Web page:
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CFD Analysis and Optimisation of Tidal Turbine Arrays Using OpenFOAM\(^{\textregistered }\)

  • G. R. TaborEmail author
Chapter

Abstract

Tidal estuaries represent a significant and accessible source of renewable energy for modern society. The regular nature of the tides makes this a valuable resource to exploit. Tidal turbines that extract energy from tidal currents would be one way to do this. The shallow nature of estuaries suggests that these would need to be low power units linked together in large farms, and the modelling and optimisation of such farms of turbines is a significant challenge. In this chapter, I report on a major research effort to model a possible turbine, the AquaScientific Lift/Drag turbine, and the development from this of a simplified CFD model, the Immersed Body Force method, to allow for simulation of small arrays. Following from this, I report on the development of surrogate modelling techniques to allow the prediction of outputs from larger arrays and optimisation using Genetic Algorithm techniques.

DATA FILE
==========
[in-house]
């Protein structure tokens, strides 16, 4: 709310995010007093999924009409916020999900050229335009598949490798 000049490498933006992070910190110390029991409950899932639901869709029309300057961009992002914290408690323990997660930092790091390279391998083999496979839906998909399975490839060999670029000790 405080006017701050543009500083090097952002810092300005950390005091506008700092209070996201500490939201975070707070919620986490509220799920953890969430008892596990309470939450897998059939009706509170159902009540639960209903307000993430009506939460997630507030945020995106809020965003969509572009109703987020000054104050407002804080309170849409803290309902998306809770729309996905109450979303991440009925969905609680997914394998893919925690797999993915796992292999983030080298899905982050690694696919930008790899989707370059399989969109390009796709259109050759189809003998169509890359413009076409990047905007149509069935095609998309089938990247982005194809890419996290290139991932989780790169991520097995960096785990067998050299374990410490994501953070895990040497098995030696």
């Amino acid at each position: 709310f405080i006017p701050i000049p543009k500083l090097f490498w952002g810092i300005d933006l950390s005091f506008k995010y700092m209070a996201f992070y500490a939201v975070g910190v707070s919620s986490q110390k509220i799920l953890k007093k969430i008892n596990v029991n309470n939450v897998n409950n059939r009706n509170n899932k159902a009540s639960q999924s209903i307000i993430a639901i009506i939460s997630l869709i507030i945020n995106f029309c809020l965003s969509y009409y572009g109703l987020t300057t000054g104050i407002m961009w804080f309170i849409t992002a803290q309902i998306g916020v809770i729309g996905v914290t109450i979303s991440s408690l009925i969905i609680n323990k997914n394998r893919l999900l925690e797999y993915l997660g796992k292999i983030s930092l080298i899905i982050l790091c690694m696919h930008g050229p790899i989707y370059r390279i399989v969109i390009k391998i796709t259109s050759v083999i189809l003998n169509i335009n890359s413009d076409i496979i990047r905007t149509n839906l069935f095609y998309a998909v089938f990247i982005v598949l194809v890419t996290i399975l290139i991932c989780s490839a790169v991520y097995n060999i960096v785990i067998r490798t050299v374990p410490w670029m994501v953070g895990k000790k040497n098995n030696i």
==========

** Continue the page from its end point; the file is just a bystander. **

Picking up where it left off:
Notes

Acknowledgements

This work has involved a significant number of collaborators, too many to list as co-authors on the paper. On the CFD side, this has involved Dr. Mulualem Gebreslassie, Dr. Matt Berry and Mr. Ben Ashby; the optimisation involved Prof. Dragan Savic, Dr. Michele Guidolin, Dr. Helena Mala Jetmarova and Mr. Ogaday Willers Moore, and the project led by P.I. Prof. Mike Belmont. Experimental work was overseen by Prof. Ian Bryden and Dr. Tom Bruce at the FloWave facility at Edinburgh University. The work was funded by the EPSRC (Optimal Design of Very Large Tidal Stream Farms; for Shallow Esturine Applications) and the Laing Foundation.

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© Springer Nature Switzerland AG 2019

Authors and Affiliations

  1. 1.CEMPSUniversity of ExeterExeterUK

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